CEO Compensation, Board Diversity, Innovation, and Firm Risk

Author: Nguyen, Ha

Date: 2020

Publisher: ResearchSpace@Auckland

Type: Thesis

Link to this item using this URL: http://hdl.handle.net/2292/52491

The University of Auckland Library

Abstract

This thesis comprises three studies on internal corporate governance mechanisms. The first study examines whether CEOs with a large portion of inside debt pay reduce firm innovation, which is measured by the number of firm patents and citations. Inside debt compensation is an important component of the total executive pay package. The empirical results show that CEOs with high inside debt incentives decrease innovative output. The negative effect of inside debt compensation on innovative output is due mainly to pension benefits. CEOs with extensive inside debt holdings are associated with lower conversion of R&D spending into patents and a negative impact on innovation efficiency (research quotient). The second study explores the link between board diversity and CEO pay incentives. This research examines whether multi-dimensionally diverse boards adjust CEO pay incentives to encourage CEOs to follow less risky policies. Overall, the results show that heterogeneous boards reduce CEO equity incentives and increase the inside debt incentives to encourage CEOs to take less risk. The link between board diversity and CEO pay incentives is mainly attributable to the diversity of non-executive directors. More diverse compensation committees also tend to decrease CEO equity incentives and increase the inside debt incentives. The final study examines the impact of board faultlines and the interactive effect of multidimensional board diversity and faultlines on firm risk. This research shows that when the board faultline strength is higher (having greater cohesion between the subgroups in the board), the negative relationship between board diversity and stock return volatility becomes weaker. The diversity of both executive and non-executive directors has a positive association with firm risk when the board faultline strength increases.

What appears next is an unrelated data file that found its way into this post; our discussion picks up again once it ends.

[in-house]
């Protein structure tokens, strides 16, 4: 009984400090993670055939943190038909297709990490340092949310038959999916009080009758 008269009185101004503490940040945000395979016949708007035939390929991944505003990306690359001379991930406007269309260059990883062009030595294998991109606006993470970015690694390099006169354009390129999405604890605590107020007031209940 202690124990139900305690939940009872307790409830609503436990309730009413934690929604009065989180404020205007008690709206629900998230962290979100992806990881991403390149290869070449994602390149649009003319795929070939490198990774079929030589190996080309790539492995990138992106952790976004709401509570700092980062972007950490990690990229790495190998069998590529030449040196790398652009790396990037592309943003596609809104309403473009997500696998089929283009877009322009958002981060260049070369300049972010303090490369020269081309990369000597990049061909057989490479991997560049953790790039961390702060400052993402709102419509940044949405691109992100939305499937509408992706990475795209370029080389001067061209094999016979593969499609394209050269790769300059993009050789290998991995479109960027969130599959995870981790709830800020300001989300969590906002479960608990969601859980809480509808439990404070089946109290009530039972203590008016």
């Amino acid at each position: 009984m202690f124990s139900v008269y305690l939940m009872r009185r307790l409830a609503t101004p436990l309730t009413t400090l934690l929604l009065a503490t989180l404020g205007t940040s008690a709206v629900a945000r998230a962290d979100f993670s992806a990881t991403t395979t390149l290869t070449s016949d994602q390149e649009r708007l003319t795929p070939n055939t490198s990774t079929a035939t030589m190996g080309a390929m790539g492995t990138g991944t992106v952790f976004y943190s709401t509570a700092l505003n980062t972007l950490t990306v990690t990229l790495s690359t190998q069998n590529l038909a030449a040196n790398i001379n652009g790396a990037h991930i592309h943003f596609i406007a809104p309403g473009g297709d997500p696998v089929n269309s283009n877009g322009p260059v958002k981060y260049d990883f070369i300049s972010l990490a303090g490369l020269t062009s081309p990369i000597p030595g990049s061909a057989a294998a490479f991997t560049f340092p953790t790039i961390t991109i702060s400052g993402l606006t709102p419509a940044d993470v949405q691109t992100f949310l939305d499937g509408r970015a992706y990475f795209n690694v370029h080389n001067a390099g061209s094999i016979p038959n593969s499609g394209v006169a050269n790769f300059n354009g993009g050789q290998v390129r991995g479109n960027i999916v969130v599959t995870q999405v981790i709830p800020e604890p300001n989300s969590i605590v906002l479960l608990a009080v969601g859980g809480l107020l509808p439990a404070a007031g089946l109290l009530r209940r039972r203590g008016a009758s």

Copyright: https://researchspace.auckland.ac.nz/docs/uoa-docs/rights.htm